Genes connect, geography separates red pandas

  • Endangered red panda population in the eastern Himalayas needs better protection by way of conserving its core habitat and securing corridors, a new study finds.
  • Landscape barriers such as rivers and mountains can affect the gene flow and movement of the species, leading to inbreeding, genetic drift, and demographic consequences.
  • Community conservation is suggested as most of the red panda core habitat seems to be falling outside the protected area network.

Certain landscape features, such as connectivity, play an important role in the genetic flow and diversity of a species which, in turn, strengthen the species’ success in reproduction and long-term survival. However, geographical barriers such as rivers and mountains, amplified by human-induced habitat fragmentation, obstruct animal movement and hence, gene flow, leading to decreased genetic diversity within and among populations.

In a new study conducted to assess the gene flow and movement of endangered red panda (Ailurus fulgens) populations in the eastern Himalayas, researchers identified barriers that potentially impede their movement and gene flow. They also identified core habitats of red pandas in the region and corridors that need better conservation, preferably in the form of community-led conservation.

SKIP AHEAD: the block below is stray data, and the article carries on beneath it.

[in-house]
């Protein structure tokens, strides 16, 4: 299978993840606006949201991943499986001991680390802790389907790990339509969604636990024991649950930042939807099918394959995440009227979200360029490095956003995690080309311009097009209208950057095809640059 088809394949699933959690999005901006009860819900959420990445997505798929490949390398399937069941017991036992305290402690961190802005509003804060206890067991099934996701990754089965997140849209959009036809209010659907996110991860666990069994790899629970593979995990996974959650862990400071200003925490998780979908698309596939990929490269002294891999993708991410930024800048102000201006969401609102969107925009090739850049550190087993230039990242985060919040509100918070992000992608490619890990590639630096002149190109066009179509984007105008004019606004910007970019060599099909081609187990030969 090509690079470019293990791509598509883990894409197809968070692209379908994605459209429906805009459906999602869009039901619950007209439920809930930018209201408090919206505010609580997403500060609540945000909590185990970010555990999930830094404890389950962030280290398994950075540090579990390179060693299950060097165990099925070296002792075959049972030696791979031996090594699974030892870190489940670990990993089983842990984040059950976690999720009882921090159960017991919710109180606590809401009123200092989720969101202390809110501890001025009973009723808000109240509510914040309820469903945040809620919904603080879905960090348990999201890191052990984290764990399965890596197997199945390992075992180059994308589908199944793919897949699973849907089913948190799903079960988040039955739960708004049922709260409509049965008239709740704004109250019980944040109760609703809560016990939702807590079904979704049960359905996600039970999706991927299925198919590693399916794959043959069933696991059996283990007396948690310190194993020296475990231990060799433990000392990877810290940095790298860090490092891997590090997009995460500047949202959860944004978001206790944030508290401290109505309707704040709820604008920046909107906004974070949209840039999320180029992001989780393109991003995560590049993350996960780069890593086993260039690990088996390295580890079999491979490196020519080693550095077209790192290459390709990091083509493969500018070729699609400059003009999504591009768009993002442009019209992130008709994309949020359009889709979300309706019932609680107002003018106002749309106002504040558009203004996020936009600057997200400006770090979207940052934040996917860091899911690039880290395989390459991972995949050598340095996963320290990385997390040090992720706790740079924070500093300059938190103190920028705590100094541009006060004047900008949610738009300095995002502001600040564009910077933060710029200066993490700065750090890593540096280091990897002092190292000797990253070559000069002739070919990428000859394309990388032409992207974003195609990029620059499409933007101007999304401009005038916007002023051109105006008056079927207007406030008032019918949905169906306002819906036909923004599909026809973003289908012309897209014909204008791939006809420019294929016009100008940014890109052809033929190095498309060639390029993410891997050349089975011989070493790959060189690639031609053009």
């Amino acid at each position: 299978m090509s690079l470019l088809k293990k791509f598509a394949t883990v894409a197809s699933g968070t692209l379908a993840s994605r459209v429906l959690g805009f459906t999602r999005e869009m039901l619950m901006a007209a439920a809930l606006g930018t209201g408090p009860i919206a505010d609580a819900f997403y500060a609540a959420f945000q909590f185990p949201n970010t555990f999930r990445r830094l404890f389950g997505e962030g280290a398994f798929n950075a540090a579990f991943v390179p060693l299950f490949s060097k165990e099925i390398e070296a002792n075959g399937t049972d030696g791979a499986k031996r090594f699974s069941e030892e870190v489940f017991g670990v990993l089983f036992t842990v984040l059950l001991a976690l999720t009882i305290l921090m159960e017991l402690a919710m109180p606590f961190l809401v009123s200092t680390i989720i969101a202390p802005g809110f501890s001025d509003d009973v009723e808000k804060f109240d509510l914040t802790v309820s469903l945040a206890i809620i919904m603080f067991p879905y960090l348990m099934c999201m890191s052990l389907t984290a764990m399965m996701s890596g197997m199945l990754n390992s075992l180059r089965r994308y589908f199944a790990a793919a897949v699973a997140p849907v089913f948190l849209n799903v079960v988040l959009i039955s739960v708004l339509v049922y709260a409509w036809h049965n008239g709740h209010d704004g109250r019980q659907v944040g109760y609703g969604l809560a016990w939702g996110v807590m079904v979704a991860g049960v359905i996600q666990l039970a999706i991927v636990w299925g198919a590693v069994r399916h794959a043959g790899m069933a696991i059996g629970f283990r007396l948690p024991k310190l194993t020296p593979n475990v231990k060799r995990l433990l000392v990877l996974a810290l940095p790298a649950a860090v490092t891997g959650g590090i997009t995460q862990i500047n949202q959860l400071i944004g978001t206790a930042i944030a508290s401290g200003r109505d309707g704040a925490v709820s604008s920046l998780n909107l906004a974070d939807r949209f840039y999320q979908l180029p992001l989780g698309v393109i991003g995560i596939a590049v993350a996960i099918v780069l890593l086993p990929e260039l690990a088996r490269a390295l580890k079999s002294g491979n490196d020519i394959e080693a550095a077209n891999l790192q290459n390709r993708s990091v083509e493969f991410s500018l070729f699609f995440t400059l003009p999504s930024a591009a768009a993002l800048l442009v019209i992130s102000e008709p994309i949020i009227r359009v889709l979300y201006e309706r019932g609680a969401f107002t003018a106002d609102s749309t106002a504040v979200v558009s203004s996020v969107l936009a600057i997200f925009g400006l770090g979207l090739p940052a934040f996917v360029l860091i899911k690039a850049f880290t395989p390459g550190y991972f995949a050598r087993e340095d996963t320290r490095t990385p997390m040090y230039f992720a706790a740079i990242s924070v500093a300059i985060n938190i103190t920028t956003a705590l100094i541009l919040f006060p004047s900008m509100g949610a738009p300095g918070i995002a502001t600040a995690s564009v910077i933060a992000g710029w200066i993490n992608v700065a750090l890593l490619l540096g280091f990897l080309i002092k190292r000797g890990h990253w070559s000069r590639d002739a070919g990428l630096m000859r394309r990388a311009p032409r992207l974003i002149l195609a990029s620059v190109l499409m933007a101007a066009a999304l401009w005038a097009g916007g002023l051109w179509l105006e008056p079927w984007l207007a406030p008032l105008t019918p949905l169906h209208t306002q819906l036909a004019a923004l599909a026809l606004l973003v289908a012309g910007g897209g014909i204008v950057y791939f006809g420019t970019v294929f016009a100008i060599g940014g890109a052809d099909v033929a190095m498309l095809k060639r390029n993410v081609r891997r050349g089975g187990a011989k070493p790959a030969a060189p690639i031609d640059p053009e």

A unique small mammal

With distinct morphological features including a unique ruddy coat, a short range not exceeding two to three kilometres, and a rather laid-back demeanour, red pandas make one wonder if they were truly suited for the rough wild world. “They have an incurable sweet tooth. They can occupy the bamboo, munching on the sweet tender shoots for hours on end,” says Mukesh Thakur of the Zoological Survey of India, the lead author of the study. Belonging to the order Carnivora, the red panda’s dentition and digestive system belie their strictly plant-based diet. Red pandas are classified as carnivores because they’re descended from the same ancestors as other carnivores.

As the only living member of the Ailuridae family, their taxonomic classification was a subject of much debate in science for a long time. Initially classified as members of the raccoon family (Procyonidae) and later as part of the bear family (Ursidae), genetic studies eventually established their unique taxonomic position in the family Ailuridae, where the red panda is the only living member.

The red panda, an understudied small mammal, occurs in the states of Sikkim, Arunachal Pradesh and parts of West Bengal in India. Image by Supriyo Dalui.

Red panda has remained largely understudied in India with a 2001 estimation by naturalist Anwaruddin Choudhury still serving as the primary reference for its population. In the last decade, however, there has been a notable increase in interest among researchers to study the species.